Traders pushed Brent crude oil futures over US$70 per barrel as they remained bullish on the economic outlook for both the US and China, buoyed by rising oil demand and OPEC + policy stability
Brent crude oil (ICE) hit US$70.29 per barrel for August 2021 contracts at 12:40 EDT on 1 June, a rise of $US0.97 per barrel.
Rystad Energy oil markets analyst Louise Dickson said oil prices were rising as “the market is getting increasingly confident that demand is reaching the end of the recovery tunnel, with strong usage indications coming globally, from the US to China.”
Ms Dickson added, “Looking back at demand, the market is shrugging off the downside risk spreading across Asia. While the more than 1M barrels per day (b/d) demand dent in India is likely already priced in, the wave of new restrictions in Japan, Indonesia, Thailand and Vietnam may not yet be fully appreciated in terms of oil consumption losses.”
She said trader enthusiasm was “cemented” by increasing gasoline demand in the US in time for the summer travel season and strong factory activity in China in May.
Despite this steady recovery, the growth rate of oil demand will not be strong enough to allow a full recovery to pre-virus levels. We will need to wait until 2022 to see demand fluctuating around 2019 levels.
Rystad Energy expects total liquids products demand to average 94.5M b/d in 2021, lower than the OPEC research division estimate of 96.4M b/d.
Shallow water activity slips
Drilling activity in the global offshore jack-up rig market did not match the enthusiasm of oil traders, as the number of contracted rigs fell to 330 during week 22; the seven-unit week-on-week fall was the biggest drop of 2021. While shallow water activity slipped, deepwater drilling held steady for the week, with the number of floaters working holding at 113. Nine of those floaters were actively drilling in the west African market, the most so far this year. Among the most recent contracts reported was one scored by NYSE-listed driller Valaris. It reported it had secured a one-well contract for its drill ship Valaris DS-12 from Total E&P Côte d’Ivoire. The drill ship will commence work offshore Ivory Coast in Q3 2021.
South America has been a particularly active deepwater market. In Brazil, Equinor as operator and its partners ExxonMobil, Petrogal Brasil and Pré-sal Petróleo SA (PPSA) announced FID on the development of phase one of the Bacalhau field in the Brazilian pre-salt Santos area. The investment will be about US$8Bn.
“Bacalhau is the first greenfield development by an international operator in the pre-salt area and will create great value for Brazil, Equinor and partners,” said Equinor executive vice president for projects, drilling and procurement Arne Sigve Nylund.
“Bacalhau is a globally competitive project with a break even below US$35 in a key energy region. Estimated recoverable reserves for the first phase are more than 1Bn barrels of oil,” said Mr Nylund.
The development plan was approved by the Brazilian National Agency of Petroleum, Natural Gas and Biofuels in March 2021.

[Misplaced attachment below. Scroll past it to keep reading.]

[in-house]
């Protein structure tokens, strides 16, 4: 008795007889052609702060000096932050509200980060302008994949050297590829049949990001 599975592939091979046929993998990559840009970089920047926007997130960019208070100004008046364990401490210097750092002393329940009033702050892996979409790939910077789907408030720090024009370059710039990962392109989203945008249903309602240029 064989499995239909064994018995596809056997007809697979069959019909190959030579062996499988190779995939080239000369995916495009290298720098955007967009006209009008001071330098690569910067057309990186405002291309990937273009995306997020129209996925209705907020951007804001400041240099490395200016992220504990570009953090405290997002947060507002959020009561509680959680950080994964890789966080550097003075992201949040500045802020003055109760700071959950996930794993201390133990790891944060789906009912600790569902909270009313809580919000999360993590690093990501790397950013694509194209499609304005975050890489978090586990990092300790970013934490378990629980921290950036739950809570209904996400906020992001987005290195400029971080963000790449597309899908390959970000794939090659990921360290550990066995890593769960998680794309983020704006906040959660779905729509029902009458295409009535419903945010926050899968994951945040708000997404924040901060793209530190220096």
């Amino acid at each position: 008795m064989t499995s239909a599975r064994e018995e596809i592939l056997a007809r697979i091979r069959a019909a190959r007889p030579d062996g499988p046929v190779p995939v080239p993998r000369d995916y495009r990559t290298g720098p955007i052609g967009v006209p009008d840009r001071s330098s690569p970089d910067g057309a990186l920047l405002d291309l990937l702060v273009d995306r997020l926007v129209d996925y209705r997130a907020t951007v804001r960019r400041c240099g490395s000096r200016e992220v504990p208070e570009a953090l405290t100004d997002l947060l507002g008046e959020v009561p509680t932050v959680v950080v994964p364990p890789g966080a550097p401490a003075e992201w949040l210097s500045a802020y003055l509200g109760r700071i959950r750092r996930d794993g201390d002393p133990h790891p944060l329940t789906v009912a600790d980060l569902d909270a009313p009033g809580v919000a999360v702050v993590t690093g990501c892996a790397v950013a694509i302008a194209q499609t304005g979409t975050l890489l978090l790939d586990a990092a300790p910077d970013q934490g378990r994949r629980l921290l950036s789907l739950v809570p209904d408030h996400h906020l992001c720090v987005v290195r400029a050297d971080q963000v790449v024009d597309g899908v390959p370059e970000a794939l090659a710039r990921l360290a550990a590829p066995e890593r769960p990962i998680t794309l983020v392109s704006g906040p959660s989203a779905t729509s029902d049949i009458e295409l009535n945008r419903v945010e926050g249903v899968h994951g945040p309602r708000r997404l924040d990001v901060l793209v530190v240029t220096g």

Covid-19 uncertainties could alter the project schedule, with current plans for first oil in 2024.
The Bacalhau field is situated across two licences, BM-S-8 and Norte de Carcará, with plans calling for 19 subsea wells tied back to a floating production, storage and offloading unit (FPSO) located at the field. This will be one of the largest FPSOs in Brazil with a production capacity of 220,000 barrels per day and 2M barrels in storage capacity. The stabilised oil will be offloaded to shuttle tankers and the gas from Phase 1 will be re-injected in the reservoir.
The FPSO contractor MODEC will operate the FPSO for the first year. Thereafter, Equinor plans to operate the facilities until the end of the licence period.
CO2 intensity reduction
Significant effort is being put into reducing CO2 intensity during the development of Bacalhau. Equinor reports one measure being taken is the implementation of a combined cycle gas turbine system to increase the energy efficiency of the power station. This gives an efficient electrical power production and flexible heat supply.
Bacalhau will reportedly have a lifetime average CO2 intensity of less than 9 kg per barrel produced – significantly lower than the global average of 17 kg per barrel.
Partners in Bacalhau are Equinor and ExxonMobil, each with a 40% stake, Petrogal Brasil, 20% and the state-run Pré-sal Petróleo as PSA manager.
Seadrill has secured a four-year firm contract with four one-year options for the drill ship West Saturn with Equinor Brasil Energia for work on the Bacalhau field. Total value for the firm portion of the contract will be US$380M, with commencement starting in Q1 2022.
In line with efforts to reduce emissions, the fuel consumption of West Saturn is expected to be reduced by between 10-15% with the introduction of a combined hydrogen and methanol injection system along with other energy efficiency upgrades. This will result in 10-15% lower CO2 emissions and between 30% and 80% lower NOx emissions.
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